Play can push you out of your comfort zone...into somewhere better
Being safely encouraged out of your comfort zone can be used to your advantage. Why the use of play at work can be so empowering.
I talk a lot about the benefits of play at work for staff wellbeing, but I want to offer a different angle in this article; discomfort, in small doses, can be good for you!
Over the years of facilitating play & creativity-based workshops, I have noticed a pattern to the flow of the session. At the outset of our playful Team building/staff wellbeing workshops there is some trepidation, some awkwardness. This is true for the beginning of any workshops, but with the prospect of play at work, this is more pronounced.
In a social and workplace culture which dreads mistakes, the spectre of being made to look a fool hangs heavy and low. We spend our lives cultivating our expertise, avoiding perceived failure. In this light, there is a real fear of exposure; what will happen? will I be made to look stupid in front of my colleagues? All valid concerns which are palpable at the start of a session for some participants.
It is this very discomfort which I will focus on in this article; the very reason for the name of my company; Play, Act, Create, TRANSFORM.
Although of course when running a session, my ego wants everyone to be deliriously happy and full of praise throughout, a recent session got me thinking. It is these very moments of initial discomfort which enable the magic of play to take place.
Taking people out of their comfort zone – safety is key
Let me clarify – during a workplace wellbeing, staff development or team building session - during any of my workshops, I take the comfort and wellbeing of all participants very seriously. I am a skilled facilitator and can “read” situations to ensure that no participant feels unsafe in a way that could hinder their progress. The discomfort I talk about is for participants to step out of their comfort zones, and benefit from it.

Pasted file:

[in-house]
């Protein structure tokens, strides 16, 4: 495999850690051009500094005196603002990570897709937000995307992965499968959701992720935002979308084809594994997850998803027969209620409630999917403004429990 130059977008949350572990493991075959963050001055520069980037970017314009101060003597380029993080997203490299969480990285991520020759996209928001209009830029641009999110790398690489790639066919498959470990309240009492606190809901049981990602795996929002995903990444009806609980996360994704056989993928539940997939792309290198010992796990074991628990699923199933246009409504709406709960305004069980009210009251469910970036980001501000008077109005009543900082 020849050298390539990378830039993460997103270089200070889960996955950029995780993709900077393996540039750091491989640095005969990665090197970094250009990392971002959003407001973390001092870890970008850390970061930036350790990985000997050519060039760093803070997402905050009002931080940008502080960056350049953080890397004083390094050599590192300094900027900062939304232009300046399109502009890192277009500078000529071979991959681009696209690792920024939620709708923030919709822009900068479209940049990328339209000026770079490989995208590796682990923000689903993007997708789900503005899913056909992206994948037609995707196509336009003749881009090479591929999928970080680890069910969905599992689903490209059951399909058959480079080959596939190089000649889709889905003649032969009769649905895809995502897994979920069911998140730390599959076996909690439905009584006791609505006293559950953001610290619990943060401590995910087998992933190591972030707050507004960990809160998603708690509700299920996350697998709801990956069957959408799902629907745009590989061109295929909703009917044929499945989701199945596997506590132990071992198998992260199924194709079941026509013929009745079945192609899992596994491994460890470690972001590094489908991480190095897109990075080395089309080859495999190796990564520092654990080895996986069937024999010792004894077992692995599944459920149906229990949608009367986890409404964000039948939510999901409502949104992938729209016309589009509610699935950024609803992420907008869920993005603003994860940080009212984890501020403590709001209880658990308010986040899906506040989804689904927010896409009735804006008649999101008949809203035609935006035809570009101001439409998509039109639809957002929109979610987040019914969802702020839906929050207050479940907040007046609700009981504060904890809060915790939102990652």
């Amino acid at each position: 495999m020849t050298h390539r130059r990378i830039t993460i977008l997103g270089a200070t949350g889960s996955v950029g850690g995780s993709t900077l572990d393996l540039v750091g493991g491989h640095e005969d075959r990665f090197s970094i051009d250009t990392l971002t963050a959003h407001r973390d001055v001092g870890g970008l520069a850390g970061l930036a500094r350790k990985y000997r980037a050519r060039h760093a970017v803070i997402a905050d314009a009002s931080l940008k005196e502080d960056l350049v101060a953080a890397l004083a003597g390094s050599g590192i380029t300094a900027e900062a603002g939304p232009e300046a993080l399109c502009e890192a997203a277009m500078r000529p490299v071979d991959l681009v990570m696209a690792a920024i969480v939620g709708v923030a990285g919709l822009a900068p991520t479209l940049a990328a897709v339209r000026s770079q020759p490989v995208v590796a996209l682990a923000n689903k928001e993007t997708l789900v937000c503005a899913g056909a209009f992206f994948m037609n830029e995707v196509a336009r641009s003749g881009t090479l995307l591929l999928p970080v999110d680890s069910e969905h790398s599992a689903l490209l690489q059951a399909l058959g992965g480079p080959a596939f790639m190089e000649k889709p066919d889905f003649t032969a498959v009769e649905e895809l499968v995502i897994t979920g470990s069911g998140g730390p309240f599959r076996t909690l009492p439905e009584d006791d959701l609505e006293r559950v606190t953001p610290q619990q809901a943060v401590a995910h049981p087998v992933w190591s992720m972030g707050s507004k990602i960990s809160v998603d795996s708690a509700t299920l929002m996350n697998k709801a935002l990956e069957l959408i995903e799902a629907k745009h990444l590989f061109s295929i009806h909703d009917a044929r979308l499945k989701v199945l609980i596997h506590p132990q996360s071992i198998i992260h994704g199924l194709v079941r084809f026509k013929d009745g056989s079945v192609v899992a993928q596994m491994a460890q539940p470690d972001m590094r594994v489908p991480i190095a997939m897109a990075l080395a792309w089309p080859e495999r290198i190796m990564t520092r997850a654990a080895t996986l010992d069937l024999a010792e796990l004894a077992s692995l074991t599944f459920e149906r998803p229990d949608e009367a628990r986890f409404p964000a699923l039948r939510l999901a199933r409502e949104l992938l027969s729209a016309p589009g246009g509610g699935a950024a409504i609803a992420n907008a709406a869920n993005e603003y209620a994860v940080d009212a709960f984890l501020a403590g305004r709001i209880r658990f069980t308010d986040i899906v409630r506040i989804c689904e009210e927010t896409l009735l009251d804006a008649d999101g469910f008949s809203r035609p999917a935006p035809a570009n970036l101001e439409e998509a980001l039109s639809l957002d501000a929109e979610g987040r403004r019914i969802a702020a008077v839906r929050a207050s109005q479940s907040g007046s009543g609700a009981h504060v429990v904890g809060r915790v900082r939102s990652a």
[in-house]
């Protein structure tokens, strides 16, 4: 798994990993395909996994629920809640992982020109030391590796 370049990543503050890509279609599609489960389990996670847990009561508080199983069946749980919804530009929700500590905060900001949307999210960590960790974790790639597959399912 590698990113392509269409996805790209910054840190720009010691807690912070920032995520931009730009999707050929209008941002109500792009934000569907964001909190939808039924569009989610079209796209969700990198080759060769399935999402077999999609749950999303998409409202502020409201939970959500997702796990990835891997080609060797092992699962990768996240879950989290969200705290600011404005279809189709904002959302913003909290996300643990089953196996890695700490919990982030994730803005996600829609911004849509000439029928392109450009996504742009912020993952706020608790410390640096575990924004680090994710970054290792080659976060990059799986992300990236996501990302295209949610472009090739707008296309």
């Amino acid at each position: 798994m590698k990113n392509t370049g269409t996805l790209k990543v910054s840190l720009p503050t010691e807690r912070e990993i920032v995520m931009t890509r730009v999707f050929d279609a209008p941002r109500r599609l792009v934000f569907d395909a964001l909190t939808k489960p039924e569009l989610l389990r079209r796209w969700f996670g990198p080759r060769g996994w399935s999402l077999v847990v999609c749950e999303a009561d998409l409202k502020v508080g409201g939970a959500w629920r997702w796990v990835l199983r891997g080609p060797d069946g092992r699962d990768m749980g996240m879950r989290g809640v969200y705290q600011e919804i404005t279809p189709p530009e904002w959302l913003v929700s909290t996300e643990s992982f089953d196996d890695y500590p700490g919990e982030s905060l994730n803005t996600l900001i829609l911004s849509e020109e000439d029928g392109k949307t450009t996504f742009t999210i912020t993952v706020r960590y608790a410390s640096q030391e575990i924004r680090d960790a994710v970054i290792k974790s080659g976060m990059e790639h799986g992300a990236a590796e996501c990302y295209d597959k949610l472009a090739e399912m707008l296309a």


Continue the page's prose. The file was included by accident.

Harnessing & Transforming Discomfort
In a recent session booked for 20 participants, as the date approached the organiser kept emailing me – several participants had dropped out as they were now “too busy” to attend – more about that later – I offered to switch it to a lunch break and shorten the sessions – the ones who feel too busy need it the most!
Finally, on the day we still had a fair amount of participants, although the organiser was apologetic. We talked about people’s fear of the unknown – and the discomfort around being silly, feeling exposed. This is familiar territory for me and I reassured the organiser and the group that they were in safe hands. Although they felt nervous now, and may do unfamiliar exercises, they would never be pushed to do anything that they truly didn’t want to do, they had ultimate control. As long as they aren’t deliberately offensive to others, anything goes; the beauty of creativity and play is that you can’t get it wrong.
As I spoke I saw some shoulders loosen and drop a bit. But the person sitting next to me could not have been leaning further away from me if she tried. I tried to reassure her, though I knew that participating in play would do my job for me.
We played a gentle warm-up game where we each do an action and the others have to remember it. When it came to her turn, the woman hesitated. “I have no filter”, she said. I said, that’s fine, so what you need to do. She did a rude finger gesture. I said that’s great. We all did the rude finger gesture. We all laughed. The magic started to happen.
During the next game, the same woman took off her shoes; during the next game she spontaneously sat on the floor to be a part of a team “machine”. By then the power of playing together was in full flow and I knew the transformation was in effect. We could all feel it. It’s the part of my job I love the most. The transformation from discomfort into unbridled joy and laughter. This happens in every session I run and in this transformation lies the key to empowerment. To harness this joyful, creative, uniting potential the possibilities were endless.
Finding the Practical Uses for Play at Work
After the session the participants were buzzing and making the connections themselves.
“ We have two teams who have recently merged and don’t know each other very well – this would be a perfect way to get them working together” Integrating Teams. YES
“ We should do this with people from all departments so when you need something you actually know them” Cross Organisational Collaboration. YES
“ This would be great for Blue Monday” Staff wellbeing initiatives. YES
“ Imagine if we got the bosses doing this with us, it would be brilliant for everyone”. Humanising of management to staff and workplace culture. YES
Play works. The power of play is so palpable – so much to achieve while having fun together. What are we waiting for?!
Some of the content in the section appears in Jess's PACT Creative Blog Post exploring the benefits of play at work via stepping out of our comfort zones